Persona seems to be working hard at distinguishing itself from its peers. As the image below illustrates, the company claims a wide variety of offerings that it says its competitors don’t provide. This list may be outdated. This is because Dashlane does offer secure sharing as opposed to the insecure status of sharing that Persona alleges. In 2019, Dashlane raised $110 million in venture capital, bringing total funding during the company’s life up to $185 million. With those kinds of proceeds, it is able to offer features that Persona can’t at this time. This includes VPN for Wifi protection, credit monitoring, and even $1 million worth of identity theft insurance.
Operationally, Persona is still a young company. In 2017, the company generated no revenue but did see a net loss of $32,831. Cash outflows that year totaled $21,131. In 2018, revenue was $116,285, but the labeling of it is peculiar and actual operational revenue is listed at just $285. The net loss that year was $47,933, while net cash outflows on an operating basis were $148,926. So far, no updates covering 2019 have been provided. One thing we do know is that management claims to have acquired 1,400 users, bringing it monthly recurring revenue of $1,302. In the first quarter of 2020, it hopes to grow this to 21,700 users for monthly revenue of $13,738, and for all of 2020 it hopes to generate revenue of $408,900. The goal by 2024 is to expand this to $474.3 million.
An Interesting Market
There is no doubt that there’s a need for the types of services being offered by Persona. Dashlane’s own operating history and capital raises illustrate that. So too does the fact that Dashlane’s user count surpassed 10 million back in 2018 and has more recently been estimated to exceed 15 million. Studies confirm the need for these services. According to one source, 66% of people surveyed either agreed or strongly agreed that it is very important to protect passwords. 51% of those surveyed admitted that it is difficult to manage passwords.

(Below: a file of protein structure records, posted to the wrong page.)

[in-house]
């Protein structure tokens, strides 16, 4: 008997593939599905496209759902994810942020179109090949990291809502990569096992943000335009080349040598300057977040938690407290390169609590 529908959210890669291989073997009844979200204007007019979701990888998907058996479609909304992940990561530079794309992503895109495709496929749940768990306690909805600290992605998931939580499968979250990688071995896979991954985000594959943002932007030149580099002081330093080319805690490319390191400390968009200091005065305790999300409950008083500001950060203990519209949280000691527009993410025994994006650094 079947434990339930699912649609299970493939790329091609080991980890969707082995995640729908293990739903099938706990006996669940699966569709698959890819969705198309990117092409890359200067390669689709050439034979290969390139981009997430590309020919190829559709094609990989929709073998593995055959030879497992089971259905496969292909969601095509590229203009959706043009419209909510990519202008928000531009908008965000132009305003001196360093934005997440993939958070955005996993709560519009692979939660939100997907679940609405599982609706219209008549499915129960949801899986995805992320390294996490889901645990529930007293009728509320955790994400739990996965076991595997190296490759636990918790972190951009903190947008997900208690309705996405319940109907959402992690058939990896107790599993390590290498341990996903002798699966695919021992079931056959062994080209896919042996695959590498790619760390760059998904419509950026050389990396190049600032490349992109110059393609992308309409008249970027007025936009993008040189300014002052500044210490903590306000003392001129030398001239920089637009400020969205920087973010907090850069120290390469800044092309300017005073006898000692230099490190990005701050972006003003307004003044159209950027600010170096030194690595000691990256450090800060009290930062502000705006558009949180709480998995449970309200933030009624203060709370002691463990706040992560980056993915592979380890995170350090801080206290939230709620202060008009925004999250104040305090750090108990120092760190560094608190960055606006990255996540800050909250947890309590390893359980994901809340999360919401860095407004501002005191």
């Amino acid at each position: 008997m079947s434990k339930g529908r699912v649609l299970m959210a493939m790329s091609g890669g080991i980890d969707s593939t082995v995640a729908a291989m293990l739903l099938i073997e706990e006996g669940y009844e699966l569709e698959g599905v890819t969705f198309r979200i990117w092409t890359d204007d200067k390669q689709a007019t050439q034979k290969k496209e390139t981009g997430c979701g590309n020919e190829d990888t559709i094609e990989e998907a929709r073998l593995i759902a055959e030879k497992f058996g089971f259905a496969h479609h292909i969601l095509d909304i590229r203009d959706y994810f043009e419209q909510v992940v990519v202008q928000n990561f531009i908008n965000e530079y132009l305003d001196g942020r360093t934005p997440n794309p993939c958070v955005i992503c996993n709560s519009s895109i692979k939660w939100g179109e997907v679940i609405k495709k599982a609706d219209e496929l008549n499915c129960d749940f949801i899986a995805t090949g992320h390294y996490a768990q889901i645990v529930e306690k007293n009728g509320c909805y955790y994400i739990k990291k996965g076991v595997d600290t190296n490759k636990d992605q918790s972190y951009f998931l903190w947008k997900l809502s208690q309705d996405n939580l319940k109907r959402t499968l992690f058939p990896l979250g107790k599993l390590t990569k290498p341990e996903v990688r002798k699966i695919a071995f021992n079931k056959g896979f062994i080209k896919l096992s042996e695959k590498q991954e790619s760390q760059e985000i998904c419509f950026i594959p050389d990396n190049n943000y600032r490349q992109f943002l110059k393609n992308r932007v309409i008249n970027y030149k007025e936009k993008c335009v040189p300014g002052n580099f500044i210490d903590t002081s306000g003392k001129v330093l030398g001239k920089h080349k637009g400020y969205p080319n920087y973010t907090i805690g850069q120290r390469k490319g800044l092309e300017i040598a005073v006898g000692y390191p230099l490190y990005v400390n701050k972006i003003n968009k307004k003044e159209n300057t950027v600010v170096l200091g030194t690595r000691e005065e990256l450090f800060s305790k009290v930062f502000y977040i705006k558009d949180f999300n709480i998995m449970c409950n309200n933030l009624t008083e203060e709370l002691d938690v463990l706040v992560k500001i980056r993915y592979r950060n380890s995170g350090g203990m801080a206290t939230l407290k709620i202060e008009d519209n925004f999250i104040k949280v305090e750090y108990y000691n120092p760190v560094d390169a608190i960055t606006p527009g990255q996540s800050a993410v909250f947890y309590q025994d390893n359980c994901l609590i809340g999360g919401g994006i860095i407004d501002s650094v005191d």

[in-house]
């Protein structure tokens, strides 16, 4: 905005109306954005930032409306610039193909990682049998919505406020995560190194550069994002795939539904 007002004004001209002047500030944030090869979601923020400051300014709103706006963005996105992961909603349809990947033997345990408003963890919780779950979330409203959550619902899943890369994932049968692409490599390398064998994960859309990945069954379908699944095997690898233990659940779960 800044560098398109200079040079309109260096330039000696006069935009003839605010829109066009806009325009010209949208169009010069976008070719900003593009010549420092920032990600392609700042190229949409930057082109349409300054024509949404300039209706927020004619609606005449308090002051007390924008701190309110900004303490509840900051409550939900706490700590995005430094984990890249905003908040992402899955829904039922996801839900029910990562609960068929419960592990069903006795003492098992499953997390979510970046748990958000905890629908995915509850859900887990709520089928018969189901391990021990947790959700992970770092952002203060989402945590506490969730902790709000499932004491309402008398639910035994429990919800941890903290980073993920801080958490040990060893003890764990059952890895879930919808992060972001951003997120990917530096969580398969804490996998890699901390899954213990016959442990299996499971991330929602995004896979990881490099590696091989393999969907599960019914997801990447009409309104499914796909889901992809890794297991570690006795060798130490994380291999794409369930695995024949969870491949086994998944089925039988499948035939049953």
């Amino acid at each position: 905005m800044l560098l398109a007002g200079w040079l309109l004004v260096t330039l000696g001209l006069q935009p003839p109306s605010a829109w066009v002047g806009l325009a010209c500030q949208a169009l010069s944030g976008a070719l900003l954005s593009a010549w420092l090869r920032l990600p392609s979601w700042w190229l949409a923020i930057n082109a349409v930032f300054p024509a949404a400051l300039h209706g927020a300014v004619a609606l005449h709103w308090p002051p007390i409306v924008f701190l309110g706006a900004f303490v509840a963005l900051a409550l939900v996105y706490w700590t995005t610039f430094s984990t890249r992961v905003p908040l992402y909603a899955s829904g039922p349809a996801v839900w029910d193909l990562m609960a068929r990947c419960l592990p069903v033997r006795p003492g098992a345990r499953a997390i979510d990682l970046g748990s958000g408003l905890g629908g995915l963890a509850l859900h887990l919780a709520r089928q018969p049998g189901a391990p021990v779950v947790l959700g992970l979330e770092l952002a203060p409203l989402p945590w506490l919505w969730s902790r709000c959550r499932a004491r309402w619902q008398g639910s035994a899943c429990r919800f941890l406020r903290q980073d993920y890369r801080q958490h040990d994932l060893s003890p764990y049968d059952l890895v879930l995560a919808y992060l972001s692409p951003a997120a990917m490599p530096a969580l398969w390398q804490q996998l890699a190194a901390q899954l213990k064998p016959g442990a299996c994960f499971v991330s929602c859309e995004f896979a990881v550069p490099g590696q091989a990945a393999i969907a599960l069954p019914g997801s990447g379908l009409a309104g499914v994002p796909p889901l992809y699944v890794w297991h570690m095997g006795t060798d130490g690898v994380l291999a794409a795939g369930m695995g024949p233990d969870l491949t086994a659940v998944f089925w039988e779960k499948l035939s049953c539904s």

This space is not just about convenience though. Cost is a factor as well. One study looked at the time spent on entering and resetting passwords within corporate settings. It concluded that the average employee spends 12.6 minutes per day, or about 10.9 hours per year, on the clock entering or resetting passwords. Given their estimate of average hourly wages, the cost to an organization with 15,000 employees in the form of lost labor would be $5.2 million. To put this in contrast, even a price of $9.99 per month would cost that same organization just $1.80 million.
In its own filings, management asserts that this is a massive market. They claim that the US password manager market is about $30 billion in size. They also believe that the larger comprehensive identity management space in the US represents a $500 billion opportunity ($1 trillion globally). In our research, we could not identify numbers even close to these. The market opportunity appears to be significantly smaller.
According to one source, the global password management market was about $1.05 billion in 2019. This is expected to grow at a rate of about 19% per annum through 2025. At that point, the market will be worth $2.98 billion. That same source estimates that by this year alone, there will be 300 billion passwords used globally. Another source looked at this same market and saw that the space should grow at a rate of about 19.4% per annum through 2025. By that point, the market will have grown to $2.05 billion from the $0.71 billion market that existed in 2019.
Outside of the password management space is the larger identity and access management market. One source pegged this opportunity at about $11.52 billion in 2019. This space is forecasted to grow at a rate of 13.1% per annum through 2025. At that point, it will reach $24.12 billion in size. Another source estimates the market to have been worth $10 billion in 2018. By 2025, with a 10% annualized growth rate, the opportunity will exceed $20 billion. A third source puts the market at $23.04 billion in 2022, after experiencing an annualized growth rate of 16.7% since 2014. This is still an attractive space, but nowhere near the size that Persona suggests.